JOHANNESBURG, (The Southern African Times) – New Zealand says it will shut its immigration offices in Pretoria, Mumbai, and Manila in the Philippines by March, “and bring more visa processing onshore”.
Immigration New Zealand, the department responsible for border control, issuing travel visas and managing immigration to New Zealand, said in a statement this week that it is adapting to changing immigration demands, including a sharp decrease in visa applications because of the global Covid-19 pandemic.
“The immigration system is facing an unprecedented challenge as New Zealand continues to respond to the global Covid-19 pandemic.
“With border restrictions remaining in place for almost 12 months, incoming visa volumes from people who are offshore have decreased significantly across a number of visa categories, including visitor and student visa applications which are primarily processed offshore.
“The reduction in visa volumes, combined with new technology capabilities, has provided Immigration New Zealand (INZ) with the opportunity to futureproof and change the way we work,” it said.
Deputy head of INZ Catriona Robinson said that INZ has a responsibility to adapt to the changing environment and ensure it is contributing to New Zealand’s Covid-19 economic recovery.
“As a result, INZ has made the difficult decision to close our offices in Mumbai, Manila and Pretoria by March 2021 and bring more visa processing onshore,” Robinson said.
“This is not a decision that we have made lightly. Our staff in these offices have made a significant contribution to INZ and New Zealand.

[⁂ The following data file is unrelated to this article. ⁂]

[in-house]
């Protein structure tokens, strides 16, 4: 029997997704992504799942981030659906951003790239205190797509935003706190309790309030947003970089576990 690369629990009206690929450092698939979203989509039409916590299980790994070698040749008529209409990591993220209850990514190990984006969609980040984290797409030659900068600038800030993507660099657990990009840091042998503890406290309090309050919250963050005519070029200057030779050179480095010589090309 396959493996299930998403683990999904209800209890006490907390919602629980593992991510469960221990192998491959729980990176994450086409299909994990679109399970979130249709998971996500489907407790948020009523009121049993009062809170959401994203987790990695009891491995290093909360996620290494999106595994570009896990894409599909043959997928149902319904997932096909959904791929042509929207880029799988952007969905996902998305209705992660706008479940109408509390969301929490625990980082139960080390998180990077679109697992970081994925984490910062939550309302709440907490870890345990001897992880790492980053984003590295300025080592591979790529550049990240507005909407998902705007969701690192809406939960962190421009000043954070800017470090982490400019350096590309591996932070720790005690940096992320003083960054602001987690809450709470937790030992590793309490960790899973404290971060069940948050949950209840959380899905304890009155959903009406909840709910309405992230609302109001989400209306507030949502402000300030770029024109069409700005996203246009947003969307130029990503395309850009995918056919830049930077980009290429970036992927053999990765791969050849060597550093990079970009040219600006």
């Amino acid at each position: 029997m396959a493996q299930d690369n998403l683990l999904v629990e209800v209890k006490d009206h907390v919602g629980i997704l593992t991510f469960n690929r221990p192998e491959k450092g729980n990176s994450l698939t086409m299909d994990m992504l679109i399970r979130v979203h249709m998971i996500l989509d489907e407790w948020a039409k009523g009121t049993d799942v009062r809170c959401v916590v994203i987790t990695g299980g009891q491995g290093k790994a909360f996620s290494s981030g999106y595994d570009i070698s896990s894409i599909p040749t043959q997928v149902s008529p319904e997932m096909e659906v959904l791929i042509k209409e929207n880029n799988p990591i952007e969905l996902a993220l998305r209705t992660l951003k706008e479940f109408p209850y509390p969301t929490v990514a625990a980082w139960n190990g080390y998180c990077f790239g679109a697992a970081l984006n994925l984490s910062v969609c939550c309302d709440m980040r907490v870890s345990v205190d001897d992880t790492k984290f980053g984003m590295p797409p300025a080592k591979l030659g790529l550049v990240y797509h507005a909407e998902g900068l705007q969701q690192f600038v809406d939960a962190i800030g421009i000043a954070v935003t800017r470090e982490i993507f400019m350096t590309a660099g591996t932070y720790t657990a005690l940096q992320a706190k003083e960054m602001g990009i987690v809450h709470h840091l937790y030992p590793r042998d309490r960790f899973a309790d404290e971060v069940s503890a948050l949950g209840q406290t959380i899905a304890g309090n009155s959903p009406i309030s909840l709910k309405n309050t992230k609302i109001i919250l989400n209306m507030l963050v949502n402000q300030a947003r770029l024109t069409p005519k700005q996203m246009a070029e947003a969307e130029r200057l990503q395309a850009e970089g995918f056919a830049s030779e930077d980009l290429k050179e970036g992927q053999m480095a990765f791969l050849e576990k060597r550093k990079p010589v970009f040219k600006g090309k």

However, Robinson said that these offices have been closed since March 2020 and with no certainty about when visa volumes may return to normal, INZ has had to make some tough decisions.
“In addition, INZ is also planning to withdraw visa processing from our Beijing office, while strengthening our risk and verification presence.
“The Beijing office reopened in September 2020 and is currently processing visa applications for individuals who are already in New Zealand. The timing of withdrawal of visa processing from Beijing will depend on a number of factors including visa volumes and changes to New Zealand’s border restrictions. INZ will continue to monitor this over the next six months,” Robinson said.
Data from Stats NZ showed that there were 85,800 migrant arrivals in the country in the year ended December 2020, versus 41,600 migrant departures, representing a net gain of 44,100 people. For migrant arrivals in the September 2019/2020 year, StatsNZ showed that 7,100 South Africans entered the country on a range of visa types.
The office closures will affect 329 staff, who are locally employed in each city.
Catriona Robinson said she is confident that INZ is well placed to increase its onshore processing capacity.
“The roll out of new technology functions aims to improve efficiency and resilience throughout INZ, which will help to us to better manage peaks and troughs in visa volumes while giving users of the immigration system a better customer experience,” she said.